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Harvard Management Company, which oversees Harvard University’s approximately $35 billion endowment, is shifting its investment strategy under its new chief executive officer, N.P. “Narv” Narvekar.
As first reported by The Wall Street Journal, Harvard – which has the world’s largest university endowment – will restructure its strategy and outsource most of its investments to external investment managers. Harvard Management Company (HMC) will also shed roughly half of its 230 employees by year end.
“Transitioning away from practices that have been ingrained in HMC’s culture for decades will no doubt be challenging at times,” Narvekar wrote Wednesday in a letter to the Harvard community. “But we must evolve to be successful, and we must withstand the associated growing pains to achieve our goals.”
To maximize performance over the long term, Harvard Management Company will transform two of its organizational and investment models:
The Hybrid Model of Investing
Harvard uses both internal and external managers to invest its endowment portfolio. By year end, all managers who invest on behalf of Harvard’s remaining internally managed hedge funds – with the exception of the natural resources portfolio (which is focused on timber and agriculture investing) – will depart. Also, HMC expects its direct real estate investment portfolio to spin out by year end.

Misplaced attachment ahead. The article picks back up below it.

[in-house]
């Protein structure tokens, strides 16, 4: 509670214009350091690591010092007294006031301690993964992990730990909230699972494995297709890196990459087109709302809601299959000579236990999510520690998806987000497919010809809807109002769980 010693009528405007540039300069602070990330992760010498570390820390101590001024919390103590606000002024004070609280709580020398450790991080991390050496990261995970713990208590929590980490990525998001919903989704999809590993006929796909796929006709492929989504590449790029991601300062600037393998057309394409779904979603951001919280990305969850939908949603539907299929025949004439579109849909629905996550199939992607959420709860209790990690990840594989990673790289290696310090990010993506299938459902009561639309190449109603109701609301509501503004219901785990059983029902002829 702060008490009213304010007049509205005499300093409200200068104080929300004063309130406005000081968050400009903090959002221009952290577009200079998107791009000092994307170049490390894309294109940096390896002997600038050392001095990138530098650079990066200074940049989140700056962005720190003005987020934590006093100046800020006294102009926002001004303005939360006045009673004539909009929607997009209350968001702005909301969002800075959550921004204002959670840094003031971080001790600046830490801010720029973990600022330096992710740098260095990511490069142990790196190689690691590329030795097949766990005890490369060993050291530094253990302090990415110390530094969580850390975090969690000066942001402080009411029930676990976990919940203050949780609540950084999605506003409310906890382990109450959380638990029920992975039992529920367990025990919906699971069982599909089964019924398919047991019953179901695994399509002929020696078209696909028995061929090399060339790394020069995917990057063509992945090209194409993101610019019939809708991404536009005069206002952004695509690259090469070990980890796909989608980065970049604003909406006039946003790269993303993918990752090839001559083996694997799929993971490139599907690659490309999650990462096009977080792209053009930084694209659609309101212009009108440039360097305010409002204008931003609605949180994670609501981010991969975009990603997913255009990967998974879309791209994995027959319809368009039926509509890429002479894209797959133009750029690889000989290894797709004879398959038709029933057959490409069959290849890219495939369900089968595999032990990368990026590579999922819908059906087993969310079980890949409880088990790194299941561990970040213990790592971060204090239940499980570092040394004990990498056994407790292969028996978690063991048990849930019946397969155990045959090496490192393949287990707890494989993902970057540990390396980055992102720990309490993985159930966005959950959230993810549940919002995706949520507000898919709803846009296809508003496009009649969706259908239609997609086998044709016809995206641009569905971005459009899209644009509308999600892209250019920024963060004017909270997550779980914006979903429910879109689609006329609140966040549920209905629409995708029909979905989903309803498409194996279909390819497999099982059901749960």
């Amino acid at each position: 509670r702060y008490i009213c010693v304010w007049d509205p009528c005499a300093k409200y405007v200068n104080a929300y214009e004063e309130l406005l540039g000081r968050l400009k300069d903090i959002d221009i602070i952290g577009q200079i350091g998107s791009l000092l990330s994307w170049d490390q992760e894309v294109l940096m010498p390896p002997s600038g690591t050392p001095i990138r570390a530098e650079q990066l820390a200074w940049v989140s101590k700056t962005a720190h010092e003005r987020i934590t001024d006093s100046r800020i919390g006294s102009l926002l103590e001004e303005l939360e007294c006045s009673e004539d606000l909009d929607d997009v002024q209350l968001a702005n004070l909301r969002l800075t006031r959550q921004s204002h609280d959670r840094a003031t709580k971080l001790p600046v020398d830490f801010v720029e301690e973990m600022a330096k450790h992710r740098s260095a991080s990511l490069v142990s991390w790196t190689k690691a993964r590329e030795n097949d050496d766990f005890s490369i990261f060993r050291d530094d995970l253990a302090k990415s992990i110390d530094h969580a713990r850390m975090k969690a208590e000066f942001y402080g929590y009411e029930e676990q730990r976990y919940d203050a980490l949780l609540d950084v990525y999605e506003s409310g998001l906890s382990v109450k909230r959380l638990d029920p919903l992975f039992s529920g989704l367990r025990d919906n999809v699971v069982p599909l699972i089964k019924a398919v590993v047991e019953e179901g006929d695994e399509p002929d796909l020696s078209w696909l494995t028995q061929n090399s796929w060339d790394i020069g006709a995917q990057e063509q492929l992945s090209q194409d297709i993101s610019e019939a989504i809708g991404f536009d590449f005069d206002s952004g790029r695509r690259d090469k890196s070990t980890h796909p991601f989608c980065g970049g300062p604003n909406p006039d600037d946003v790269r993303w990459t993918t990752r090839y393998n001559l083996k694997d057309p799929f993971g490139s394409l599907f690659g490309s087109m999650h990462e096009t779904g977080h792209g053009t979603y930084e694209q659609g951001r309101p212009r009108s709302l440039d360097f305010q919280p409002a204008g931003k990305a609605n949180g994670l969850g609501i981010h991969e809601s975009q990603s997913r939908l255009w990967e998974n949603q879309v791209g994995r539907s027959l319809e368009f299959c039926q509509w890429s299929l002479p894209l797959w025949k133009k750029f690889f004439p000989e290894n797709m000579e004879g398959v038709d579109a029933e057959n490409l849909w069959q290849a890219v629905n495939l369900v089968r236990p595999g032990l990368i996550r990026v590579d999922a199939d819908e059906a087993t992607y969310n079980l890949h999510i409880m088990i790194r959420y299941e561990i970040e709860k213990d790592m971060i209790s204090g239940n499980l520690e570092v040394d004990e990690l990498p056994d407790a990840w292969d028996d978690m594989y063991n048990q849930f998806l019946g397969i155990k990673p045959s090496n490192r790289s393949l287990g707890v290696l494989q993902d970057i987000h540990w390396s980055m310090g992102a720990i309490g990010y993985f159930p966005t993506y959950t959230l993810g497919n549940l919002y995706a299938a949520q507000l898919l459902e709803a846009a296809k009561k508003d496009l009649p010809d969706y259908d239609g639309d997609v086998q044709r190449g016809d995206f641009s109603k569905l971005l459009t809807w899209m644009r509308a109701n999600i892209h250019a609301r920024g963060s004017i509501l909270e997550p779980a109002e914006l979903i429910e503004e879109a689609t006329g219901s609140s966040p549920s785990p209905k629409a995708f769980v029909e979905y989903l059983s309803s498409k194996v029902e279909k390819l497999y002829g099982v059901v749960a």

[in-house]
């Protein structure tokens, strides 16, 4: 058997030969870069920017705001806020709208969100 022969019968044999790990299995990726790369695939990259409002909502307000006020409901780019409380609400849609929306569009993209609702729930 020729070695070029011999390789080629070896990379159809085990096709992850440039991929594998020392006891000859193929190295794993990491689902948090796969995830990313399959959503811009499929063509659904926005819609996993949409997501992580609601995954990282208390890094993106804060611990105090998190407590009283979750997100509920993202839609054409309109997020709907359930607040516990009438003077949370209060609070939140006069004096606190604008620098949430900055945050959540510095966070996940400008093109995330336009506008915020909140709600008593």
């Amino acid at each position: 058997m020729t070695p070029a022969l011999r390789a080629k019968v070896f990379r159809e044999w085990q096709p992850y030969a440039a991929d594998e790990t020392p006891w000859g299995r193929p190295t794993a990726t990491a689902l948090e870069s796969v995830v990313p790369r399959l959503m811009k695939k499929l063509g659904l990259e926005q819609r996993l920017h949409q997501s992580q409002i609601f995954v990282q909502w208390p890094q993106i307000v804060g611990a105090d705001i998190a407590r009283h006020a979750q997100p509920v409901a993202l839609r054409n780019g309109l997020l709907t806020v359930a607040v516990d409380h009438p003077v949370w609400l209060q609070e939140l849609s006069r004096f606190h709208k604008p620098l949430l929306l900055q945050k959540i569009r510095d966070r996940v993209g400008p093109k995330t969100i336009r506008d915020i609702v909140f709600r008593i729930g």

Silo Approach To Investing
Historically, Harvard organized its investment activities within individual silos, with investment managers focused on specific asset classes or strategies. The benefits of this structure include high specialization and investor expertise. The downside of the silo approach is that investment decisions may be made independent of the entire investment portfolio, which can create disconnect with both other silos and the overall portfolio.